Delay Social Security if You Are Able To
Delaying Social Security benefits can increase your retirement income significantly. You can start collecting Social Security benefits as early as age 62 but delaying until age 70 can increase your monthly benefit by up to 8% per year. The information as to what your Social Security Benefits will be is easily available on the Social Security Website. There is a tool on the site that will allow you to model out your benefits depending on when you start to take your social security. In most cases, unless you need the money, delaying when you begin to receive your social security is beneficial. This is something your advisor can help you with.
Consider a Roth IRA
A Roth IRA is an excellent retirement savings vehicle that offers tax-free withdrawals in retirement. Contributions to a Roth IRA are made with after-tax dollars, and qualified withdrawals in retirement are tax-free. There are many advantages to using a ROTH IRA and if your employer offers a ROTH 401(k), it is worthwhile considering as these funds are always going to be tax free when you take distribution. The primary difference is you are using after-tax dollars to fund this. Again, these are decisions you should discuss with your advisor.
Get Professional Help
Consider working with a financial advisor or planner to help you develop a retirement plan that aligns with your goals and objectives. A professional can help you develop a personalized plan and provide valuable guidance on investment strategies, risk management and tax planning.
In summary, maximizing your retirement accounts requires a disciplined approach to saving, investing, and managing risk. Starting early, contributing the maximum, taking advantage of employer contributions, diversifying your investments, keeping fees low, rebalancing regularly, delaying Social Security, considering a Roth IRA, and seeking professional help are all strategies that can help you achieve your retirement goals. With consistent effort and discipline, you can maximize your retirement accounts and enjoy a financially secure retirement.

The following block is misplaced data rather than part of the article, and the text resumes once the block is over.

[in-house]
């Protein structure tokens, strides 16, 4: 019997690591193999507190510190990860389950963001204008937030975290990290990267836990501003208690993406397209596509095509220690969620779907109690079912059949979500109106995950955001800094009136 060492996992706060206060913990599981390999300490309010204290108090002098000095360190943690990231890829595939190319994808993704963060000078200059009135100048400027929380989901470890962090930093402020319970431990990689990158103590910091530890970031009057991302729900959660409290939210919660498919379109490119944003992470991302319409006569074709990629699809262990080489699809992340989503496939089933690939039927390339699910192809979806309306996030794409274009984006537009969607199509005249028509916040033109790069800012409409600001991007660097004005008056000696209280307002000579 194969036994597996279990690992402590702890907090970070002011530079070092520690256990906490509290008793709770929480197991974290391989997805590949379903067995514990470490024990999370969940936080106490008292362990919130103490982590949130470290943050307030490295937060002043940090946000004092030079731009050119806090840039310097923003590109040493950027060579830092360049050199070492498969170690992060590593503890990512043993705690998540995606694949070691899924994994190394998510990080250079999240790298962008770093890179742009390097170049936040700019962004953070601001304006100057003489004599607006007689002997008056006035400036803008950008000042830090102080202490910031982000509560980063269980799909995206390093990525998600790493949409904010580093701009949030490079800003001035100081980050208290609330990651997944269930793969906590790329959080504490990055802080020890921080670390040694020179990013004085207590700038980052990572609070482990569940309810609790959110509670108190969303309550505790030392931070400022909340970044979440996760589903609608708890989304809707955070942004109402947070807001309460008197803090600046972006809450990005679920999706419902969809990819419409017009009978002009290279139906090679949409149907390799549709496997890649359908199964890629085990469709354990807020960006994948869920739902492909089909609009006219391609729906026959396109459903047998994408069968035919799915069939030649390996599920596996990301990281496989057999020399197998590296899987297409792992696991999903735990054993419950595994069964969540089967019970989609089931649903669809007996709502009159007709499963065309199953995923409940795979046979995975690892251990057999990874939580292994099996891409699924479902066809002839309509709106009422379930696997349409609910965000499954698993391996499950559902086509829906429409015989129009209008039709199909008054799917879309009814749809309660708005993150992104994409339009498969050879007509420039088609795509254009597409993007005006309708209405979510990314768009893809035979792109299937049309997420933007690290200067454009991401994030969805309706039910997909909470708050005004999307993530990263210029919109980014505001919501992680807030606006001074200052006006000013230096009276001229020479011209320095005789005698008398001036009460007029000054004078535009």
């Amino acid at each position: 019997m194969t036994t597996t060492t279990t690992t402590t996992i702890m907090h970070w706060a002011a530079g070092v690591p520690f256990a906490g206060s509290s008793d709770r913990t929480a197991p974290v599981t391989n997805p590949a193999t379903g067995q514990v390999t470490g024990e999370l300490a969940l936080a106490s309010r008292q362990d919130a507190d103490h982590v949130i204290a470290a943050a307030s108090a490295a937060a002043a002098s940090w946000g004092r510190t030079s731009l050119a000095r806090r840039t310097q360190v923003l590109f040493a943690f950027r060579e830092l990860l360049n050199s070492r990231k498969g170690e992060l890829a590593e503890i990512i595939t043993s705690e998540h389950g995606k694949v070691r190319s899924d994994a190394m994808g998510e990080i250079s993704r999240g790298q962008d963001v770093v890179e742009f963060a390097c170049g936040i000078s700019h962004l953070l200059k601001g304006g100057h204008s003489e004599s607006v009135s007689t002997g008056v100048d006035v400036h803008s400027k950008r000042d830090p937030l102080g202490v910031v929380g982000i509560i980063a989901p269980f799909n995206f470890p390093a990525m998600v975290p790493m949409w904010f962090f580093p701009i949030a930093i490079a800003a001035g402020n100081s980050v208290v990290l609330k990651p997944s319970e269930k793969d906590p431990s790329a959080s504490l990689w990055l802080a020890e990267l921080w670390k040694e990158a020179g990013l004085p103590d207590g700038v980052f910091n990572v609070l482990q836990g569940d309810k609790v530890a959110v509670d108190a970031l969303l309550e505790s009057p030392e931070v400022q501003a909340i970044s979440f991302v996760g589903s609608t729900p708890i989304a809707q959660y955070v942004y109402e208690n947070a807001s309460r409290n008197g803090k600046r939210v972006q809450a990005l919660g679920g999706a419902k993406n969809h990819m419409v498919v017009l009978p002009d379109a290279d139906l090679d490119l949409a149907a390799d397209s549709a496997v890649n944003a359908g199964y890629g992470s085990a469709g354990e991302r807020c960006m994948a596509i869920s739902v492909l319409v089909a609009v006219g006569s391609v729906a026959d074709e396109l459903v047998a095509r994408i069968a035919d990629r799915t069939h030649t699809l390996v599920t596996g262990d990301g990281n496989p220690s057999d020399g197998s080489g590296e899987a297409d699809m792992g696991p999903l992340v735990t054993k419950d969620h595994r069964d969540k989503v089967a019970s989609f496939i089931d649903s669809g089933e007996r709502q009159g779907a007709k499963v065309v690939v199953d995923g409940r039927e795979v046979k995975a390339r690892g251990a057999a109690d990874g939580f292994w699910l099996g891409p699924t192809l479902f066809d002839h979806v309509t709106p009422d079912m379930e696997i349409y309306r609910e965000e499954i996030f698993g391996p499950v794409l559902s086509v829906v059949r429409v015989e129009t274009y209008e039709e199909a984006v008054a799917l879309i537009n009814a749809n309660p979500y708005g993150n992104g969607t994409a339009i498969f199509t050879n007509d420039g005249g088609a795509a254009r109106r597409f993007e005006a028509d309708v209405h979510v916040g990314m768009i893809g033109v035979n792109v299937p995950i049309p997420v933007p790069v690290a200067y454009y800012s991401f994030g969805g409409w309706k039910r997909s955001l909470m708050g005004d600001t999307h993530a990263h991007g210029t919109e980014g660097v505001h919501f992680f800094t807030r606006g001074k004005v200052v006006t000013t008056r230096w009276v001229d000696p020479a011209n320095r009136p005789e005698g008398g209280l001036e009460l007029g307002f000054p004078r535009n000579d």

Rebecca Rothstein works with high-net-worth individuals, families, and institutions, helping them advance their wealth management goals. She began her career as a financial advisor in 1987 at Bear Stearns. She spent 10 years with Deutsche Bank Alex Brown and 13 years with Morgan Stanley Private Wealth Management (formerly Smith Barney) before joining Merrill Lynch. As a Managing Director at Merrill Private Wealth Management, Rebecca focuses on wealth management, tax minimization, and estate planning strategies for affluent clients. She also works with corporate officers, devising liquidity and diversification strategies for concentrated positions. Rebecca has garnered a number of national honors as a financial advisor. Barron’s magazine named her one of the “Top 100 Financial Advisors in America” from 2007 successively through 2012. Barron’s also named Rebecca one of the “Top 100 Women Financial Advisors in America” from the inception of the list in 2006 successively through 2012, profiling her in the 2012 issue. In 2017, Rebecca was recognized by the national publication Forbes, which named her one of “America’s Top Wealth Advisors.” In 2018, 2019, 2020, and 2021 Rebecca was again recognized by Forbes, which named her the #1 of “Top Women Wealth Advisors.” Rebecca is very active in the community. She is the Chairman of the Board and Founder of Teen Cancer America (a global charity founded by Roger Daltrey and Pete Townshend). She is also a Co-Chair of the Childhood Autism Board at UCLA, which helps children who have been diagnosed with autism, developmental disabilities, and behavior disorders, and she is a board member of the UCLA Health System. In her free time, Rebecca enjoys cooking, sailing, and participating in a number of charitable efforts. She has four sons and splits her time between Incline Village, Nevada and Beverly Hills, California with her husband Ron.